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FTSE 100 posts triple digit loss as pandemic fears weigh

  • FTSE 100 index closes down 106 points
  • Rolls Royce is top Footsie loser
  • Wall Street shares down

5.10pm: FTSE closes 1.73% lower

FTSE 100 index closed in the red on Thursday, joining other global indices in heading lower, as markets watch the continuing pandemic crisis.

Britain's blue-chip benchmark closed down over 106 points, or 1.73% at 6,049.

Midcap FTSE 250 was also down around 200 points to close at 16,985.

Top loser on Footsie was Rolls Royce (LON:RR.), which dropped nearly 11% at 256.30p on the back of a first half update. The engineering giant has been hit hard due to air travel being severely impacted.

"Stocks finished deep in the red as the pandemic is still playing on traders minds as there are still concerns that cases could rise as lockdown restrictions have been eased," noted David Madden, market analyst at CMC Markets.

Madden highlighted the developments in the US, where, according to Reuters, 42 of the 50 states in the US registered an increase in the number of new cases on Wednesday, "so that is influencing sentiment on this side of the Atlantic".

On Wall Street, the Dow Jones Industrial Average plunged over 382 points at 25,684. The S&P 500 shed around 32 at 3,137.

4.15pm: Late swoon for the Footsie

Having shuffled painfully up the recovery trail for much of the item, Londons leading equities had a late swoon.

The heavily-weighted oil stocks were responsible for much of the weakness as the oil price took a tumble.

The Brent crude continuous contract was down US$1.13 (2.6%) at US$42.19 a barrel on futures exchanges, prompting a 3.7% fall for BP PLC (LON:BP.) and a 3.2% dive for Royal Dutch Shell (LON:RDSB).

????OIL#WTI August contract was down 9 cents/b (0.22%)#BRENT September futures were down 6 cents/b (0.14%)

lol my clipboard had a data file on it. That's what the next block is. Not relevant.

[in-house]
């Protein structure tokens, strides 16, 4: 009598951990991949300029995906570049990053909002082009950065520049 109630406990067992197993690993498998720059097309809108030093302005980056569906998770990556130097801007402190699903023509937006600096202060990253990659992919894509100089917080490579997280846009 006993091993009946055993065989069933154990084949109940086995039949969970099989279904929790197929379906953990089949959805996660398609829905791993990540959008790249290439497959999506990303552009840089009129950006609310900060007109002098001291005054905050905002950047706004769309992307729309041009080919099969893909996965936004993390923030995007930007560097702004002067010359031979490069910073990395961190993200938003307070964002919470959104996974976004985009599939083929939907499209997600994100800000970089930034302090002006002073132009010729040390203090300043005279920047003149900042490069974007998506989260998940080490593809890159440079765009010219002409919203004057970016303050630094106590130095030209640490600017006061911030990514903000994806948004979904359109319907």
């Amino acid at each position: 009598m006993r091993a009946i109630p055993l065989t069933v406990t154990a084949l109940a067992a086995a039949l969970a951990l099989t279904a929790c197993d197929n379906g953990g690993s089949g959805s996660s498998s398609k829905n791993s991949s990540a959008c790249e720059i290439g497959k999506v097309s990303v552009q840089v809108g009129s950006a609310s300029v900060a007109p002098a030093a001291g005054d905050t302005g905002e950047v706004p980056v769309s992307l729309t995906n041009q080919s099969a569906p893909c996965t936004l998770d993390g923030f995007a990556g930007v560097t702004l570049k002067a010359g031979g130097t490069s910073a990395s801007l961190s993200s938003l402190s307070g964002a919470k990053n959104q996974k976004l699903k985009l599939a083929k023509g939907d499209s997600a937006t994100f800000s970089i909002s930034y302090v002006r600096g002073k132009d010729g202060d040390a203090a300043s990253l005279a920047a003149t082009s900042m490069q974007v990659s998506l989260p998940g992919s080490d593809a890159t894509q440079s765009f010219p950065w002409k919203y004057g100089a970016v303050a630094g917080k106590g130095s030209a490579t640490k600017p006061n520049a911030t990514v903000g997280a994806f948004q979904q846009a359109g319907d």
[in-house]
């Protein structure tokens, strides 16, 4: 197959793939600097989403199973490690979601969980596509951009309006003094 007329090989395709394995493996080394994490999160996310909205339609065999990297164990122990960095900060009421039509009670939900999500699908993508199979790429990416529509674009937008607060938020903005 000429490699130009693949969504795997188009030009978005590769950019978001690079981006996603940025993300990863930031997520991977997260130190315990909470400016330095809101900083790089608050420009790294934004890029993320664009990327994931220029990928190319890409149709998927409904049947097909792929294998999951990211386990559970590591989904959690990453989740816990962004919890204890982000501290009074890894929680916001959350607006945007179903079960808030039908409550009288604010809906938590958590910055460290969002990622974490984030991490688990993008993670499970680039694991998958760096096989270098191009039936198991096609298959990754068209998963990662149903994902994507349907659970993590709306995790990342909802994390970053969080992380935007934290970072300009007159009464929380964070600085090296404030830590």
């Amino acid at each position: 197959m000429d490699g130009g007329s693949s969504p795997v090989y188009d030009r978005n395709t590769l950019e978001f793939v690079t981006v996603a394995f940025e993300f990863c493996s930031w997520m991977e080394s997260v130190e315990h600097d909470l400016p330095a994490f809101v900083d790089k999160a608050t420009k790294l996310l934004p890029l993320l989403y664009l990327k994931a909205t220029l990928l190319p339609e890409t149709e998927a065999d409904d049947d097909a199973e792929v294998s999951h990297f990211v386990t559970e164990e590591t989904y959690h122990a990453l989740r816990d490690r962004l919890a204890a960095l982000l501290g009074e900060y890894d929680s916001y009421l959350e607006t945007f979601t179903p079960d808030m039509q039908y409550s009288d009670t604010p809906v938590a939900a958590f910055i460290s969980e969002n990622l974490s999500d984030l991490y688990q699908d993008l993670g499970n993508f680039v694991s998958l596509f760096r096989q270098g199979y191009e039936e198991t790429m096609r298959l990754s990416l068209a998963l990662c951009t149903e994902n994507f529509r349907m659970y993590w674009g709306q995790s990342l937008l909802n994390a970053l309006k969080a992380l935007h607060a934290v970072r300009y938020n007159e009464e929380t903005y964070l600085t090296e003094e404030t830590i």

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-Oil dips as virus fears offset gasoline recovery signs.
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The FTSE 100 was down 94 points (1.8%) at 6,045.

3.00pm: NASDAQ hits a new high

Once again, the NASDAQ Composite is ploughing (not plowing) its own furrow, heading to a new high while the S&P 500 and Dow Jones dip a little.

The NASDAQ was up 59 points (0.6%) at 10,552 but the S&P 500 was down by just under two points (0.0%) at 3,168 while the Dow Jones was off 99 points (0.4%) at 25,968.

There was mixed news on the US employment front.

“Jobless claims continue to head in right direction,” was the headline from Edward Moya at OANDA.

“Initial jobless claims fell to 1.31 million, lower than the 1.37 million consensus estimate but still the 16th straight time above the 1-million mark. Continuing claims dropped but are still at an eye-dropping 18 million level. The recent wave of new coronavirus cases is not yet impacting the labour market yet and many investors are breathing a temporary sigh of relief,” Moya reported.

Ian Shepherdson, the chief economist at Pantheon Macroeconomics, noted it was the biggest fall in initial claims – people who have just been fired – in four weeks but the July 4 holiday might have helped push the number down.